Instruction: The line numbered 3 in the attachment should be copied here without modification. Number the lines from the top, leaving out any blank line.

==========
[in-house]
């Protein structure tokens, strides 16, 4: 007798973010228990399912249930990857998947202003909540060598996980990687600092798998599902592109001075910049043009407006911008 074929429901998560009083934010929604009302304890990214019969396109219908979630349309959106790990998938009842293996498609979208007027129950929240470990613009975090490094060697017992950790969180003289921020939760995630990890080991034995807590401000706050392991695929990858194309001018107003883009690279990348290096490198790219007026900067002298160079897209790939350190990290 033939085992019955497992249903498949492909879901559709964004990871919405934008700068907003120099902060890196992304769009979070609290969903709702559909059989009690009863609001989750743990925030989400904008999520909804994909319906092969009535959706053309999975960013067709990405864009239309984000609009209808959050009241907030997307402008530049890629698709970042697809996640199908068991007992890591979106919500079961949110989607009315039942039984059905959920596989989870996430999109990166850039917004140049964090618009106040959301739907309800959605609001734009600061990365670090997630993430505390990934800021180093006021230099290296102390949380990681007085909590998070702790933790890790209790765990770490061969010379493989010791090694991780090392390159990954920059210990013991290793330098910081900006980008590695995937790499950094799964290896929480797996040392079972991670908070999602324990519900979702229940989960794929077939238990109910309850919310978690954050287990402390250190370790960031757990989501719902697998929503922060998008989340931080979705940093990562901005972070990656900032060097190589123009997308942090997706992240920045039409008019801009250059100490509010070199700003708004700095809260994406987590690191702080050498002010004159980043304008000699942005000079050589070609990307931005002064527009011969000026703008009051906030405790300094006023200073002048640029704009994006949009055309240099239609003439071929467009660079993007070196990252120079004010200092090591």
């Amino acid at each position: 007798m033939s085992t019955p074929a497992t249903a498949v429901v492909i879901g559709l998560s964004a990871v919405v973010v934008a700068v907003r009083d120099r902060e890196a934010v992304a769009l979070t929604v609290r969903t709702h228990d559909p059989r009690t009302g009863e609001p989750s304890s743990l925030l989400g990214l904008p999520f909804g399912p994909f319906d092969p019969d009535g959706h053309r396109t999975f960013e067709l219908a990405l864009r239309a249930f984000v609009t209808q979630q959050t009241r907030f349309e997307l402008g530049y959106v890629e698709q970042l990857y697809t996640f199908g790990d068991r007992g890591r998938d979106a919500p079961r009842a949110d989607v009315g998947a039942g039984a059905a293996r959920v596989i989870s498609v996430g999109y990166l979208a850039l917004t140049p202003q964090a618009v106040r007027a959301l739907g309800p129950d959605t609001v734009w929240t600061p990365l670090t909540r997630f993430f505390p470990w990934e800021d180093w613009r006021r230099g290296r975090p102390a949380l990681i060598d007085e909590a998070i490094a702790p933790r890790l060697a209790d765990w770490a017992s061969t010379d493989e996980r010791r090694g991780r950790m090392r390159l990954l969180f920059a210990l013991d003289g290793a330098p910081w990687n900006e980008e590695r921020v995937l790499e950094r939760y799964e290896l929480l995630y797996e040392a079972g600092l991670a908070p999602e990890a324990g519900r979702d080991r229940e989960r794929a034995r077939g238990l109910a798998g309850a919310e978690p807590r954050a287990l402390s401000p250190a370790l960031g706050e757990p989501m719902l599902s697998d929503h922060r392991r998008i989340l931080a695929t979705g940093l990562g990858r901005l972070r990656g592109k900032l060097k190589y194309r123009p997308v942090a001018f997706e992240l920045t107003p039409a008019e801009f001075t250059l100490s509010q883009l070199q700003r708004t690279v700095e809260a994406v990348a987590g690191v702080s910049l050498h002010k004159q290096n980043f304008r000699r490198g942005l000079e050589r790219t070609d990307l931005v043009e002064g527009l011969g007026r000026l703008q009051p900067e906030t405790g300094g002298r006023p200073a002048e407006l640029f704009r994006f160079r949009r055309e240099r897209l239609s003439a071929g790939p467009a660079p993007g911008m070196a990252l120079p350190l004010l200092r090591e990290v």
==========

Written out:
């Amino acid at each position: 007798m033939s085992t019955p074929a497992t249903a498949v429901v492909i879901g559709l998560s964004a990871v919405v973010v934008a700068v907003r009083d120099r902060e890196a934010v992304a769009l979070t929604v609290r969903t709702h228990d559909p059989r009690t009302g009863e609001p989750s304890s743990l925030l989400g990214l904008p999520f909804g399912p994909f319906d092969p019969d009535g959706h053309r396109t999975f960013e067709l219908a990405l864009r239309a249930f984000v609009t209808q979630q959050t009241r907030f349309e997307l402008g530049y959106v890629e698709q970042l990857y697809t996640f199908g790990d068991r007992g890591r998938d979106a919500p079961r009842a949110d989607v009315g998947a039942g039984a059905a293996r959920v596989i989870s498609v996430g999109y990166l979208a850039l917004t140049p202003q964090a618009v106040r007027a959301l739907g309800p129950d959605t609001v734009w929240t600061p990365l670090t909540r997630f993430f505390p470990w990934e800021d180093w613009r006021r230099g290296r975090p102390a949380l990681i060598d007085e909590a998070i490094a702790p933790r890790l060697a209790d765990w770490a017992s061969t010379d493989e996980r010791r090694g991780r950790m090392r390159l990954l969180f920059a210990l013991d003289g290793a330098p910081w990687n900006e980008e590695r921020v995937l790499e950094r939760y799964e290896l929480l995630y797996e040392a079972g600092l991670a908070p999602e990890a324990g519900r979702d080991r229940e989960r794929a034995r077939g238990l109910a798998g309850a919310e978690p807590r954050a287990l402390s401000p250190a370790l960031g706050e757990p989501m719902l599902s697998d929503h922060r392991r998008i989340l931080a695929t979705g940093l990562g990858r901005l972070r990656g592109k900032l060097k190589y194309r123009p997308v942090a001018f997706e992240l920045t107003p039409a008019e801009f001075t250059l100490s509010q883009l070199q700003r708004t690279v700095e809260a994406v990348a987590g690191v702080s910049l050498h002010k004159q290096n980043f304008r000699r490198g942005l000079e050589r790219t070609d990307l931005v043009e002064g527009l011969g007026r000026l703008q009051p900067e906030t405790g300094g002298r006023p200073a002048e407006l640029f704009r994006f160079r949009r055309e240099r897209l239609s003439a071929g790939p467009a660079p993007g911008m070196a990252l120079p350190l004010l200092r090591e990290v």